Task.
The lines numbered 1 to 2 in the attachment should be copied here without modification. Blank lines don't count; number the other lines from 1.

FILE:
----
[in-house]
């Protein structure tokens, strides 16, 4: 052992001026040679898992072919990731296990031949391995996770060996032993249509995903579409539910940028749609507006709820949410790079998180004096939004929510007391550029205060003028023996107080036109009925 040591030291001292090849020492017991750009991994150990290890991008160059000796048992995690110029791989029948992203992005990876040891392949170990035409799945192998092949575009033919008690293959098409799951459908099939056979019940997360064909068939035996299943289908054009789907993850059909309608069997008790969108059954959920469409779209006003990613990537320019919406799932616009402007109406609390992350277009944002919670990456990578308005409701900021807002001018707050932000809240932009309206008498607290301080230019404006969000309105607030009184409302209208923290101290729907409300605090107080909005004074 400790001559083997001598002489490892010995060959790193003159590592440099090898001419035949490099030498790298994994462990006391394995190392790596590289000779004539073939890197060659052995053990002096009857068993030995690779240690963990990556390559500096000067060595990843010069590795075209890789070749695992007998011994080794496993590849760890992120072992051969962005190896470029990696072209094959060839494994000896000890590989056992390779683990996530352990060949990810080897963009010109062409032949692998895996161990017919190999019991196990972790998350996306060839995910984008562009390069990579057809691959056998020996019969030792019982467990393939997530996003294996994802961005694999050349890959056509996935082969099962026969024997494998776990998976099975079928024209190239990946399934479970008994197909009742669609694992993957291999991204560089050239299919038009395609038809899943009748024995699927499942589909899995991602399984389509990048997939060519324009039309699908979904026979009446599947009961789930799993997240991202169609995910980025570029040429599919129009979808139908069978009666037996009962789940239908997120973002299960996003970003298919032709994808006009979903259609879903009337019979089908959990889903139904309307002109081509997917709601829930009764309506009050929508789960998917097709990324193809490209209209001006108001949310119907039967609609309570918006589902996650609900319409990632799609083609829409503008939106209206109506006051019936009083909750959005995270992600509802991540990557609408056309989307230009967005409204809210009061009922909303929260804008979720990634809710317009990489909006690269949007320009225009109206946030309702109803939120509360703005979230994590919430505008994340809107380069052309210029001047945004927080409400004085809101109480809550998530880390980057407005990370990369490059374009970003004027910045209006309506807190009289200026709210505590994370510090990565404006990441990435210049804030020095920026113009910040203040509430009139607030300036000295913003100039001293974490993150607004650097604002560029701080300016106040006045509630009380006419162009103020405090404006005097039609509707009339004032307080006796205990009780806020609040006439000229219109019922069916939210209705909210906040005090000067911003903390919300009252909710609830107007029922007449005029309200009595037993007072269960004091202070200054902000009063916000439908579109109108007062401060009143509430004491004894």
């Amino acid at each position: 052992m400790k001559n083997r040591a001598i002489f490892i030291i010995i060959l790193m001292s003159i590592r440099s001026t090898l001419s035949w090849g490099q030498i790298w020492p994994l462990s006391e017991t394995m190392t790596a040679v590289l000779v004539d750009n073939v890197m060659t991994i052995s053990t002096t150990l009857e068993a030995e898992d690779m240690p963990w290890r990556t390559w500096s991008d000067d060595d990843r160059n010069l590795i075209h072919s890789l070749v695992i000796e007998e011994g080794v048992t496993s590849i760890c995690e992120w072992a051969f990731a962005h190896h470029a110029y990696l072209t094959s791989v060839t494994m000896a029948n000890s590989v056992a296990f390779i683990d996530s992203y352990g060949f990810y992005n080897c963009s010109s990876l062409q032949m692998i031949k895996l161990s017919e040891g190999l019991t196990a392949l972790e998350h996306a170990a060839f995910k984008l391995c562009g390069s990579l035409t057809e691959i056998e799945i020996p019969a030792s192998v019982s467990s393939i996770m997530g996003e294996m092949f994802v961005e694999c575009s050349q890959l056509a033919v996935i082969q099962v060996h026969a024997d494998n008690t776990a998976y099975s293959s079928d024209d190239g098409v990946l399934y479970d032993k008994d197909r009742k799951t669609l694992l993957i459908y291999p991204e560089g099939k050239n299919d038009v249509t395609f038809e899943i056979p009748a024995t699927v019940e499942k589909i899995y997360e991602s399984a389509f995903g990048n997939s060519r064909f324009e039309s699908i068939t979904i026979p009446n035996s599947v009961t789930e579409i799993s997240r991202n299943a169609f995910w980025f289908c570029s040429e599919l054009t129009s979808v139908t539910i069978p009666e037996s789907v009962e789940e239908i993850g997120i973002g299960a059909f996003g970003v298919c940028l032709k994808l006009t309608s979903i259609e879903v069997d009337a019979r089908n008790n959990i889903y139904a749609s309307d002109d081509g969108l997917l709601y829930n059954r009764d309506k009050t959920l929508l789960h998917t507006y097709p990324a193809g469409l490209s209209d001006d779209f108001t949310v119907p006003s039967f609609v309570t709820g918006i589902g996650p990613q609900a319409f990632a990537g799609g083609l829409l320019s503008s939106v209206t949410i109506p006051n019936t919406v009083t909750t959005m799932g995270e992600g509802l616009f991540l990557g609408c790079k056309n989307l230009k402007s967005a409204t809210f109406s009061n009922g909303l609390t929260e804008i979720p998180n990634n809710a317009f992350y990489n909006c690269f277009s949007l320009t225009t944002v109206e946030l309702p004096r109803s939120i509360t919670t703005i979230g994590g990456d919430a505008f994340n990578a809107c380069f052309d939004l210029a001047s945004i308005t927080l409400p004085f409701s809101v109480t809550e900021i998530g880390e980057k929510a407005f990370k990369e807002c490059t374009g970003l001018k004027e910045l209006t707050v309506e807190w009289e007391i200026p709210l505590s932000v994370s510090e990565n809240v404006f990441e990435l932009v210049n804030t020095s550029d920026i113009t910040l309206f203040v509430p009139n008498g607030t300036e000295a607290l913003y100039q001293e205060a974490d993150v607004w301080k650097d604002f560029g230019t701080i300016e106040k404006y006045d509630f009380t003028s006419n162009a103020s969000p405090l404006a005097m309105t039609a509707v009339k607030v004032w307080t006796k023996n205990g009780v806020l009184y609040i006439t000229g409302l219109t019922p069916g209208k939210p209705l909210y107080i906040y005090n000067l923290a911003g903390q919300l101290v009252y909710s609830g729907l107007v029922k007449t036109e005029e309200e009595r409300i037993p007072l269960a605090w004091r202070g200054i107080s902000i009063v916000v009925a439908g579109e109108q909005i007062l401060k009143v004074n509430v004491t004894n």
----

[in-house]
């Protein structure tokens, strides 16, 4: 052992001026040679898992072919990731296990031949391995996770060996032993249509995903579409539910940028749609507006709820949410790079998180004096939004929510007391550029205060003028023996107080036109009925 040591030291001292090849020492017991750009991994150990290890991008160059000796048992995690110029791989029948992203992005990876040891392949170990035409799945192998092949575009033919008690293959098409799951459908099939056979019940997360064909068939035996299943289908054009789907993850059909309608069997008790969108059954959920469409779209006003990613990537320019919406799932616009402007109406609390992350277009944002919670990456990578308005409701900021807002001018707050932000809240932009309206008498607290301080230019404006969000309105607030009184409302209208923290101290729907409300605090107080909005004074 400790001559083997001598002489490892010995060959790193003159590592440099090898001419035949490099030498790298994994462990006391394995190392790596590289000779004539073939890197060659052995053990002096009857068993030995690779240690963990990556390559500096000067060595990843010069590795075209890789070749695992007998011994080794496993590849760890992120072992051969962005190896470029990696072209094959060839494994000896000890590989056992390779683990996530352990060949990810080897963009010109062409032949692998895996161990017919190999019991196990972790998350996306060839995910984008562009390069990579057809691959056998020996019969030792019982467990393939997530996003294996994802961005694999050349890959056509996935082969099962026969024997494998776990998976099975079928024209190239990946399934479970008994197909009742669609694992993957291999991204560089050239299919038009395609038809899943009748024995699927499942589909899995991602399984389509990048997939060519324009039309699908979904026979009446599947009961789930799993997240991202169609995910980025570029040429599919129009979808139908069978009666037996009962789940239908997120973002299960996003970003298919032709994808006009979903259609879903009337019979089908959990889903139904309307002109081509997917709601829930009764309506009050929508789960998917097709990324193809490209209209001006108001949310119907039967609609309570918006589902996650609900319409990632799609083609829409503008939106209206109506006051019936009083909750959005995270992600509802991540990557609408056309989307230009967005409204809210009061009922909303929260804008979720990634809710317009990489909006690269949007320009225009109206946030309702109803939120509360703005979230994590919430505008994340809107380069052309210029001047945004927080409400004085809101109480809550998530880390980057407005990370990369490059374009970003004027910045209006309506807190009289200026709210505590994370510090990565404006990441990435210049804030020095920026113009910040203040509430009139607030300036000295913003100039001293974490993150607004650097604002560029701080300016106040006045509630009380006419162009103020405090404006005097039609509707009339004032307080006796205990009780806020609040006439000229219109019922069916939210209705909210906040005090000067911003903390919300009252909710609830107007029922007449005029309200009595037993007072269960004091202070200054902000009063916000439908579109109108007062401060009143509430004491004894």